Posted on 12. Apr, 2010 in Speeches

Thursday, 25 February 2010

Mr LIM (Clayton) — I welcome the opportunity to speak in support of this bill, which recognises the dignity and solemnity of Anzac Day, 25 April. Anzac Day is our most important day of remembering and reflection as a nation. It has often been commented that Australia celebrates a defeat. I believe the official war historian C. E. W. Bean best captures the significance of the Anzac. In his work Anzac to Amiens — A Shorter History of the Australian Fighting Services in the First World War, Charles Bean had this to say about the first Anzacs:

Yet for the withdrawing Anzacs Gallipoli had a special meaning. It was not merely that 7600 Australians and nearly 2500 New Zealanders had been killed or mortally wounded there, and 24 000 more (19 000 Australians and 5000 New Zealanders) had been wounded, while less than 100 were prisoners. But the standard set by the first companies at the first call — by the stretcher-bearers, the medical officers, the staffs, the company leaders, the privates, the defaulters on the water barges, the Light Horse at the Nek — this was already part of the tradition not only of Anzac but of the Australian and New Zealand peoples. By dawn on 20 December Anzac had faded into a dim blue line lost amid other hills on the horizon as the ships took their human freight to Imbros, Lemnos and Egypt. But Anzac stood, and still stands, for reckless valour in a good cause, for enterprise, resourcefulness, fidelity, comradeship, and endurance that will never own defeat.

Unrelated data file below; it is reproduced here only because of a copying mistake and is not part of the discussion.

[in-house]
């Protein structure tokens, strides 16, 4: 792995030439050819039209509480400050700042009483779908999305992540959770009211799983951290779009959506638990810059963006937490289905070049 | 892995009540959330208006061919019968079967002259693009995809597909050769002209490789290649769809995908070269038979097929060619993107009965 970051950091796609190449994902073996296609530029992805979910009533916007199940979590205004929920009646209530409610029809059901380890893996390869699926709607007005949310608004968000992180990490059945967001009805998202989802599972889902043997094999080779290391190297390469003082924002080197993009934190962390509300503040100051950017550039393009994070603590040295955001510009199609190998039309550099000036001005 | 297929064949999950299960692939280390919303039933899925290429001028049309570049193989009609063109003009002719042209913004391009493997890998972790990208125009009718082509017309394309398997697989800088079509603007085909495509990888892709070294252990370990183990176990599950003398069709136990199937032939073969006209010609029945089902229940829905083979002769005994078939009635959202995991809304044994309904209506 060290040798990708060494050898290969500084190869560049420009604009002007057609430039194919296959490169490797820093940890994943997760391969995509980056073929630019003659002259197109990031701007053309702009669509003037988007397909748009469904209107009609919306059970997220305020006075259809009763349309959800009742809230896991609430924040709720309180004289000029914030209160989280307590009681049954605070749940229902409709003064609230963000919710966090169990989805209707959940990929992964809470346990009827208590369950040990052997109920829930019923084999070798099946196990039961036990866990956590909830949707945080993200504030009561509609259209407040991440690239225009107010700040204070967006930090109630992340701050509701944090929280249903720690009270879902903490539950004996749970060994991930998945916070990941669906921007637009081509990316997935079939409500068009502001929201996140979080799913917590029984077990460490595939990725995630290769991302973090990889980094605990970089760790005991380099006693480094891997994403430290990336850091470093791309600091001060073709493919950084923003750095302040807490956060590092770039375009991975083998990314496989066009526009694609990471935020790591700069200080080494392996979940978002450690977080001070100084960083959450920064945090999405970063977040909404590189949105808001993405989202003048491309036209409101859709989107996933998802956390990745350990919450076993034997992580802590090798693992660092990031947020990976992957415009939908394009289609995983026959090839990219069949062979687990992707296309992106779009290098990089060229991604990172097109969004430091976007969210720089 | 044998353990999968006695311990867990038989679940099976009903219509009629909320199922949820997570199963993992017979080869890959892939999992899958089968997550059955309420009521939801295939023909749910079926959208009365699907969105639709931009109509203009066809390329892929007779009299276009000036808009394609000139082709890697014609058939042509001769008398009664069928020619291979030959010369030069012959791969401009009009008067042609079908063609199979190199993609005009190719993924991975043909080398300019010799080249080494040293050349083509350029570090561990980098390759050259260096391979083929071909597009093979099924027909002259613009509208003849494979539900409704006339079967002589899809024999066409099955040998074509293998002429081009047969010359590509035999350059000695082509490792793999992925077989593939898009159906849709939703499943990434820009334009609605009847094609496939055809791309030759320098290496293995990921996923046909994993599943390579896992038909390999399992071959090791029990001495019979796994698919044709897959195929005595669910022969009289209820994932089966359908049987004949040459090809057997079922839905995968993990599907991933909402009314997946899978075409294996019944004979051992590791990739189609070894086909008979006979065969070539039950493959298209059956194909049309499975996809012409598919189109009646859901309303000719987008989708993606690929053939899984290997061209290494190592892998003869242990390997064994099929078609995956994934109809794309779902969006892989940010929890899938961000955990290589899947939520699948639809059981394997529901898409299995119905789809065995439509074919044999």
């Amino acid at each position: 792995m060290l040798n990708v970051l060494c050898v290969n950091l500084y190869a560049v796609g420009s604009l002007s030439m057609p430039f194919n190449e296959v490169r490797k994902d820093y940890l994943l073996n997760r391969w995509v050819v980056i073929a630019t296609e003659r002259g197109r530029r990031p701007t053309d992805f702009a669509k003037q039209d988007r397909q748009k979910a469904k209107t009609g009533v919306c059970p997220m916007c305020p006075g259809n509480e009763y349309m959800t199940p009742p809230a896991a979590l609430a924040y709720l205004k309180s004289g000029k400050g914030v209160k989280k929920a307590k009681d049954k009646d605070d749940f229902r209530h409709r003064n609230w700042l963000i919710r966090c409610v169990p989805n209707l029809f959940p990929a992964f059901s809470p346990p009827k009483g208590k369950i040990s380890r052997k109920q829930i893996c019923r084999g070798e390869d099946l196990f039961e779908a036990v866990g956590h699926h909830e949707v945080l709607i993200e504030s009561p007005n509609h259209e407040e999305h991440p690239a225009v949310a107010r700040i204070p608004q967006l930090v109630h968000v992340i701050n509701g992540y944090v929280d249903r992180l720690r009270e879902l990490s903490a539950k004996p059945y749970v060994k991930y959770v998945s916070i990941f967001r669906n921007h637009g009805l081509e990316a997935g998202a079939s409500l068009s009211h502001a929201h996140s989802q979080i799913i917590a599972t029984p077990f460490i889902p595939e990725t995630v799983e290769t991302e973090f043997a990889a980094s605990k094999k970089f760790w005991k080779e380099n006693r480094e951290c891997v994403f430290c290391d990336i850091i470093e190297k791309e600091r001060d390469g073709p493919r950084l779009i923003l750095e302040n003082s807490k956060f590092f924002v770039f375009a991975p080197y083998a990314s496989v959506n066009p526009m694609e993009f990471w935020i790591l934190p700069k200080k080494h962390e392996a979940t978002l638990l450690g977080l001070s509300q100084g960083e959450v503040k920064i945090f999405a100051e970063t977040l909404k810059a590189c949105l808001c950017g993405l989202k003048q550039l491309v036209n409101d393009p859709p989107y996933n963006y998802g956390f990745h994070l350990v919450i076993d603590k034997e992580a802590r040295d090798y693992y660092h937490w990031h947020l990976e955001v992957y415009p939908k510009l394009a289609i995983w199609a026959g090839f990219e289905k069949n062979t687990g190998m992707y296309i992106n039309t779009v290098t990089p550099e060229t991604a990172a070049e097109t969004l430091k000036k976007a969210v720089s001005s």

These values of freedom, a fair go, mateship, service and sacrifice are still what define us as a nation and make us proudly Australian. This is why Anzac Day is as important as ever.

The diggers from the First World War may all be gone and those surviving from the Second World War are in advanced years, but their memory lives on in the generations of Australians that have followed. As the number of our diggers declines, younger Australians celebrate Anzac Day in increasing numbers, whether they travel to Gallipoli or attend dawn services around the country. Clearly Anzac Day remains our memorial day.

Young Australians participate for several important reasons. They appreciate that it is the spirit of the Anzac which defines us as a nation and makes us uniquely Australian. For many it is personal. It is a time to honour their fathers and grandfathers and the sacrifice they made.

This bill honours not only the first Anzacs of the Great War, but also those who came after them in the Second World War and in conflicts such as those in Malaya, Korea, Vietnam and, more recently, the Middle East and Afghanistan. It honours their selfless service and, for too many, their ultimate sacrifice. The bill does this by restricting the trading of licensed premises between 3.00 a.m. and 12 noon on the morning of Anzac Day in time for Anzac Day in 2010. Appropriately, there are several exemptions, including of licences held by the RSL or a sub-branch of the RSL.

This bill asks just a little from licensed businesses and their patrons as a mark of respect to those great Australians who gave so much. I commend it to the house.

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